I’d like to think that I am at the mid point between two event weekends, but I’m not. My head is spinning because it’s already Thursday and last weekend feels like it was a month ago, which is about how old my last post is. In my defense, May and June have been busy months and though I have had to withdraw myself from some events I was keen to participate in due to injury we now we are into the dark heart of summer event season. It’s on.
I’ve taken on a greater role with 5 Peaks Trail Series and I am super excited to see where it takes me and while I continue to shoot the 5 Peaks BC events I now get to help guide the look and feel of the photography from our other events across Canada. This really kicked off last weekend and while I was shooting the 5 Peaks BC event at Alice Lake Provincial Park in Squamish, BC other photographers were shooting in Alberta and Ontario.
It’s also been a busy period in the Photography community. Recently The Chicago Tribune let go of it’s whole photo staff electing to outfit reporters with iPhones and employing freelancers as necessary. I want to address this issue, but I am still processing what this means, and how I feel about it. This is an issue for another post, or a year’s worth of posts, but for now, I have to let it go. After ‘retiring’ myself from photography late in 2008, I have obviously come back to it but I have come back to an industry deep in transition and very much reflective of Chris Anderson’s Long Tail model. Social media has created a voracious market place for content and the event community is being forced to reevaluate how to use photography and how to pay for it. Photography is no longer a value add, it can no longer be simply a revenue stream, it has to be more. Event photography has to interesting, creative and engaging because, in the era of Social Media, every photo has become a tool of outreach and branding. At it’s best photography should be sharing an experience that others want want in on.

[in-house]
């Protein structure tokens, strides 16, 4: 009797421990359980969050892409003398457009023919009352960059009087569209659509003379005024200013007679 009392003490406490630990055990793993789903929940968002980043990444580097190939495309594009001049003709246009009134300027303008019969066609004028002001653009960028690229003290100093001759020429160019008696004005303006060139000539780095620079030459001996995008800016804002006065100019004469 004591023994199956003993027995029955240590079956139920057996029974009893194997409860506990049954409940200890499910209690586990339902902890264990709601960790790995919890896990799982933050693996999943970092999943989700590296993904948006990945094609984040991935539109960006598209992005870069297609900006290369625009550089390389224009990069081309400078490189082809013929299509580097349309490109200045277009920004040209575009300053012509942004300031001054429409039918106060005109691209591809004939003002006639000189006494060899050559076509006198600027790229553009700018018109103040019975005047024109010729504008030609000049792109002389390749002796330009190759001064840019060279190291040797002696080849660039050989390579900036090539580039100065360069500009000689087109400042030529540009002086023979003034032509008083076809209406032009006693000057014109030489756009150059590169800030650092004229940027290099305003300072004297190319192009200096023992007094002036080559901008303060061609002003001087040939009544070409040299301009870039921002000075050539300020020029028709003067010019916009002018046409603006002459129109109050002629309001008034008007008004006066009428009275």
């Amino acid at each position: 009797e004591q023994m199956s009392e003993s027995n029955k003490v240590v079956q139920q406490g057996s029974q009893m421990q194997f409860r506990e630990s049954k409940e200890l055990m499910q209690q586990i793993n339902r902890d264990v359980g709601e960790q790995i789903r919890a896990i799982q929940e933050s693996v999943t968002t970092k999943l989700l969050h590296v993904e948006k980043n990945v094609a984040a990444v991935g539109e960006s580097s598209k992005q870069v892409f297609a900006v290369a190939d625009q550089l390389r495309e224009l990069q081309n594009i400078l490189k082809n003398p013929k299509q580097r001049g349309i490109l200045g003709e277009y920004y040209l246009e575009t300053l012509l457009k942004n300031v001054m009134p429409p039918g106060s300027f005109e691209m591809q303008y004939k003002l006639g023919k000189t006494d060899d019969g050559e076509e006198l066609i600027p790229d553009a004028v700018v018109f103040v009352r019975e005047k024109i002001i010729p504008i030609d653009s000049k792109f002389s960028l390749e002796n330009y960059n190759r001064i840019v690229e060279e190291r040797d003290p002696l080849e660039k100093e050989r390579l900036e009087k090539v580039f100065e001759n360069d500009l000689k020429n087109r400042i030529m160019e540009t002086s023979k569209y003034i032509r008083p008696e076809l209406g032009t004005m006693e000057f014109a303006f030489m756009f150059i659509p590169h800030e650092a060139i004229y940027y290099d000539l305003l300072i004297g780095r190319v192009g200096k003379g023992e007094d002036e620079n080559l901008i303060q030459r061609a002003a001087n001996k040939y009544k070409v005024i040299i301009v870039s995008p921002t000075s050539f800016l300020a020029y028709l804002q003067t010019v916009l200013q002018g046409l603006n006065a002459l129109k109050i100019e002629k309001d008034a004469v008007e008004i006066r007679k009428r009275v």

Saturday in Squamish was a little wetter and a little colder than I had anticipated or prepared for. I definitely failed my Boy Scout training as I left the house in Vancouver unprepared for the conditions in Squamish but somehow I managed through. I even left my shoes on the roof of the car, finding them still there at a stop en route. Squamish is an ideal venue for trail running and Squamish trails are heavily used but also built and maintained by their users. In humping my gear down part of the course known as Credit Line, I came across a trail builder working on a couple of ladders to clean up a section of climbing. I was just as surprised to find out he had no idea that there was an event that morning as he was to look up and see almost 400 runners descend on him and his section of trail repair. Squamish offers an awesome variety of technical trails for runners and mountain bikers, lots of ups and downs under 300 foot trees, this is West Coast trail running at it’s finest, all that’s missing is a salmon bbq and a keg of west coast pale ale!